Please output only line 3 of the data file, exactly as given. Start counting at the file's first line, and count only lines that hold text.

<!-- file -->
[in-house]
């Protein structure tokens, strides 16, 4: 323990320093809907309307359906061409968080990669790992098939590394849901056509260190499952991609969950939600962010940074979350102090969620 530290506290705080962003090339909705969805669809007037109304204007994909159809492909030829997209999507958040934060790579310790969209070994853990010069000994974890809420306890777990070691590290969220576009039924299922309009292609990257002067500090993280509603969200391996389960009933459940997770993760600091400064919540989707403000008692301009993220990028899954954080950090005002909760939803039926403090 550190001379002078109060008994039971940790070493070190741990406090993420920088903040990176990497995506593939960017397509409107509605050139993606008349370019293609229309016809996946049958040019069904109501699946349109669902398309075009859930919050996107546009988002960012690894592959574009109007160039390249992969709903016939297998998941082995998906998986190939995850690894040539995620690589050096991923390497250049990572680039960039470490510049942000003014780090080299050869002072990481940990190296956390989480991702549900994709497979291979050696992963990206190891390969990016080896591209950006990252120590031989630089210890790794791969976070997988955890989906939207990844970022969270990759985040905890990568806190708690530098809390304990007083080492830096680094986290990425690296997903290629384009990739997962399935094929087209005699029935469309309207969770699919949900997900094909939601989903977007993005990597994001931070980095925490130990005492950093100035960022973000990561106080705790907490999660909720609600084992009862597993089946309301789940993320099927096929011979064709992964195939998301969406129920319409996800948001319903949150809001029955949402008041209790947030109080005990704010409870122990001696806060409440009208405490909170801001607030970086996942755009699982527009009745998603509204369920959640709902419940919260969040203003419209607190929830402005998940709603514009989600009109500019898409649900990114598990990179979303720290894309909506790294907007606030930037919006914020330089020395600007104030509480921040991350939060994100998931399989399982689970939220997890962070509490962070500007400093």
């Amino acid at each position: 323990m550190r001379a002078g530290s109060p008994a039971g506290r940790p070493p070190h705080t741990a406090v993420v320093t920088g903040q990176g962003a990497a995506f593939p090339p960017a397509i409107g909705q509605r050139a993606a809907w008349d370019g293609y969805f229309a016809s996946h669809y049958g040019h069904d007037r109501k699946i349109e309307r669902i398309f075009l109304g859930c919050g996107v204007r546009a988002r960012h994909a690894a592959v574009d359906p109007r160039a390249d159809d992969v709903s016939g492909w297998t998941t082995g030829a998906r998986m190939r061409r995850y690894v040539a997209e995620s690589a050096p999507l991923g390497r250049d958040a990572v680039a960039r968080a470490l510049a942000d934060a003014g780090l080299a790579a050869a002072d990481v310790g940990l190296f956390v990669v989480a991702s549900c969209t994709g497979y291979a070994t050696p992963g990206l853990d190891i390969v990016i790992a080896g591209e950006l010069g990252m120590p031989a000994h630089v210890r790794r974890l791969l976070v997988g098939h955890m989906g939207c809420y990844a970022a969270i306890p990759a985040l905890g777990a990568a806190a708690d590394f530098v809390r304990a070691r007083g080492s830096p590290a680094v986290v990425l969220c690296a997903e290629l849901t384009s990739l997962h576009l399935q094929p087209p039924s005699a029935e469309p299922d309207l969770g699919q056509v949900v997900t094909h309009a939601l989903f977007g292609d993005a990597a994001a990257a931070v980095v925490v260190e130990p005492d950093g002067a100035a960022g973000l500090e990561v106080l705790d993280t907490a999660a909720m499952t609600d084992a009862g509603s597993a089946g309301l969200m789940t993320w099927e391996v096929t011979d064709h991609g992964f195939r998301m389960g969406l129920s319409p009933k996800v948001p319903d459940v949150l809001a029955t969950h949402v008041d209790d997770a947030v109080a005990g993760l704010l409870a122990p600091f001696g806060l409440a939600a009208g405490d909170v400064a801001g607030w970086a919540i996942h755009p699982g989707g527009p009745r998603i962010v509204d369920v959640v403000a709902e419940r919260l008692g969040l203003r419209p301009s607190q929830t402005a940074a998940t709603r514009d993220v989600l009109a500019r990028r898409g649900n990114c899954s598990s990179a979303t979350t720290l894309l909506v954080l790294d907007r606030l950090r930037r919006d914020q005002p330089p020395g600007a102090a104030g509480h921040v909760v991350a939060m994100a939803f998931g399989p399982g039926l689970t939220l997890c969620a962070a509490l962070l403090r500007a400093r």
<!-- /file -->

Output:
């Amino acid at each position: 323990m550190r001379a002078g530290s109060p008994a039971g506290r940790p070493p070190h705080t741990a406090v993420v320093t920088g903040q990176g962003a990497a995506f593939p090339p960017a397509i409107g909705q509605r050139a993606a809907w008349d370019g293609y969805f229309a016809s996946h669809y049958g040019h069904d007037r109501k699946i349109e309307r669902i398309f075009l109304g859930c919050g996107v204007r546009a988002r960012h994909a690894a592959v574009d359906p109007r160039a390249d159809d992969v709903s016939g492909w297998t998941t082995g030829a998906r998986m190939r061409r995850y690894v040539a997209e995620s690589a050096p999507l991923g390497r250049d958040a990572v680039a960039r968080a470490l510049a942000d934060a003014g780090l080299a790579a050869a002072d990481v310790g940990l190296f956390v990669v989480a991702s549900c969209t994709g497979y291979a070994t050696p992963g990206l853990d190891i390969v990016i790992a080896g591209e950006l010069g990252m120590p031989a000994h630089v210890r790794r974890l791969l976070v997988g098939h955890m989906g939207c809420y990844a970022a969270i306890p990759a985040l905890g777990a990568a806190a708690d590394f530098v809390r304990a070691r007083g080492s830096p590290a680094v986290v990425l969220c690296a997903e290629l849901t384009s990739l997962h576009l399935q094929p087209p039924s005699a029935e469309p299922d309207l969770g699919q056509v949900v997900t094909h309009a939601l989903f977007g292609d993005a990597a994001a990257a931070v980095v925490v260190e130990p005492d950093g002067a100035a960022g973000l500090e990561v106080l705790d993280t907490a999660a909720m499952t609600d084992a009862g509603s597993a089946g309301l969200m789940t993320w099927e391996v096929t011979d064709h991609g992964f195939r998301m389960g969406l129920s319409p009933k996800v948001p319903d459940v949150l809001a029955t969950h949402v008041d209790d997770a947030v109080a005990g993760l704010l409870a122990p600091f001696g806060l409440a939600a009208g405490d909170v400064a801001g607030w970086a919540i996942h755009p699982g989707g527009p009745r998603i962010v509204d369920v959640v403000a709902e419940r919260l008692g969040l203003r419209p301009s607190q929830t402005a940074a998940t709603r514009d993220v989600l009109a500019r990028r898409g649900n990114c899954s598990s990179a979303t979350t720290l894309l909506v954080l790294d907007r606030l950090r930037r919006d914020q005002p330089p020395g600007a102090a104030g509480h921040v909760v991350a939060m994100a939803f998931g399989p399982g039926l689970t939220l997890c969620a962070a509490l962070l403090r500007a400093r």